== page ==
We all know, love, and sometimes fear sharks for their predatory nature; however, we never really feat a swordfish. We tend to be in wonder and ah when with see this fish in the wild. Maybe it is because we only see them when they are being caught by...
We all know, love, and sometimes fear sharks for their predatory nature; however, we never really feat a swordfish. We tend to be in wonder and ah when with see this fish in the wild. Maybe it is because we only see them when they are being caught by recreational fishermen when they go deep-sea fishing. Swordfish are predators and they are quite effective predators with their unique bill.
Swordfish swim actively around their prey, which forms a "bait ball" by grouping in a ball swimming close together in the same direction in a massive ball. The swordfish jet around the bait ball at high speeds. They use their "sword", or bill, to hit a few fish out of the ball separating them from the school and stunning them. They gobble the fish up and do the process over and over until they had their fill or the entire school is gone. Scientists thought the manner in which the swordfish, and other billfish, used their bills was pretty much the only way they use it. They were wrong.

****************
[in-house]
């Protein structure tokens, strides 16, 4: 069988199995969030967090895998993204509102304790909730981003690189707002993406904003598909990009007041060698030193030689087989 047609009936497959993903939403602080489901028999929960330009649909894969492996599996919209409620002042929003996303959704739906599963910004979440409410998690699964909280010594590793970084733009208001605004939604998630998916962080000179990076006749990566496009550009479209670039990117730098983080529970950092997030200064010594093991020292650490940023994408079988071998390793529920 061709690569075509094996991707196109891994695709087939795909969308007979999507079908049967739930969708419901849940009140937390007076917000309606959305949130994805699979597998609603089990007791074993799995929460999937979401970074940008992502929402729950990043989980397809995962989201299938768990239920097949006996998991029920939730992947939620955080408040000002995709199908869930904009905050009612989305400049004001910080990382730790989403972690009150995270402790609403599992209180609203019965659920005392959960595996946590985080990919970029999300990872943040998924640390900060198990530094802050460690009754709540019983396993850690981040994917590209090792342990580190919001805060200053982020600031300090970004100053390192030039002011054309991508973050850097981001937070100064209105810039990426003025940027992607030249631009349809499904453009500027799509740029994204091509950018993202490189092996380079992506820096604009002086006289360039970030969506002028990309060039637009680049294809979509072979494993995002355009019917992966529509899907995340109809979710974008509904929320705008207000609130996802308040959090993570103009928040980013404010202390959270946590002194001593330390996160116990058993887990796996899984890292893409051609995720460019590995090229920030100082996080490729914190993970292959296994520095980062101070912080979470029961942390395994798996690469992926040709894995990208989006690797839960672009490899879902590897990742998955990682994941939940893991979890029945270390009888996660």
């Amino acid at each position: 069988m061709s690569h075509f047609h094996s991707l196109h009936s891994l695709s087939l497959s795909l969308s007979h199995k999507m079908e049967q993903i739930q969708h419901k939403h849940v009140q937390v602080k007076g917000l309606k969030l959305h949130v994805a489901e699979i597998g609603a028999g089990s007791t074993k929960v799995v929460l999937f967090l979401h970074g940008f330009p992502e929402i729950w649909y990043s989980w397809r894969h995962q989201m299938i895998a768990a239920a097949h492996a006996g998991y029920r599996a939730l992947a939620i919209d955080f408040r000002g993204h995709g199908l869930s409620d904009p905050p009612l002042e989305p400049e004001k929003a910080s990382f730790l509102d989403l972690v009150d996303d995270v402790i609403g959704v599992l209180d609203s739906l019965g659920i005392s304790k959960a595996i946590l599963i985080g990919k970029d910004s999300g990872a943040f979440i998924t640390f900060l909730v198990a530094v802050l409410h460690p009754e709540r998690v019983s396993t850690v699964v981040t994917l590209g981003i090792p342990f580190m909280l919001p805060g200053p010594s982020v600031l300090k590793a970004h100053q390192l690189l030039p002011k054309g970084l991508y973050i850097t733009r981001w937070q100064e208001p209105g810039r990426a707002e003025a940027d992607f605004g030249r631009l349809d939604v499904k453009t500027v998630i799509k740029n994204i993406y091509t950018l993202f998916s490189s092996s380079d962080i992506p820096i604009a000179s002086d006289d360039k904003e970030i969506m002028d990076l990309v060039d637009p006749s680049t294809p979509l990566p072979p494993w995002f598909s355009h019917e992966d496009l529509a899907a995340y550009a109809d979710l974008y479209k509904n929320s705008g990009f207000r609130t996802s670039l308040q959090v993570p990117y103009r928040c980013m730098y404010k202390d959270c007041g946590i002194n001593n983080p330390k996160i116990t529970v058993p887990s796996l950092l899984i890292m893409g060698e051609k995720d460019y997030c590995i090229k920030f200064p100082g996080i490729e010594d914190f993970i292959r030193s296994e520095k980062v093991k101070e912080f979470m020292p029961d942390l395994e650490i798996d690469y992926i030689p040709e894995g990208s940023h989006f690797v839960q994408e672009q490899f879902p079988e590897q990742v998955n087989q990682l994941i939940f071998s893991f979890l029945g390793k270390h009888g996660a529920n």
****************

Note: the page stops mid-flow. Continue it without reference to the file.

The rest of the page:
Sharks have been washing up on beaches along the Mediterranean coastline dead with the tips of swordfishes' bills in their head or in their backs. Researchers are trying to figure out why swordfish are impaling the predator as a broken bill does not grow back.
More research needs to be conducted to understand why swordfish are behaving in the manner. Are adults warding off attacks from predators competing for bait balls? Are juveniles impaling sharks because their bills are still growing? these are the questions being asked by researchers to get more insight.
Why do you think this is happening?
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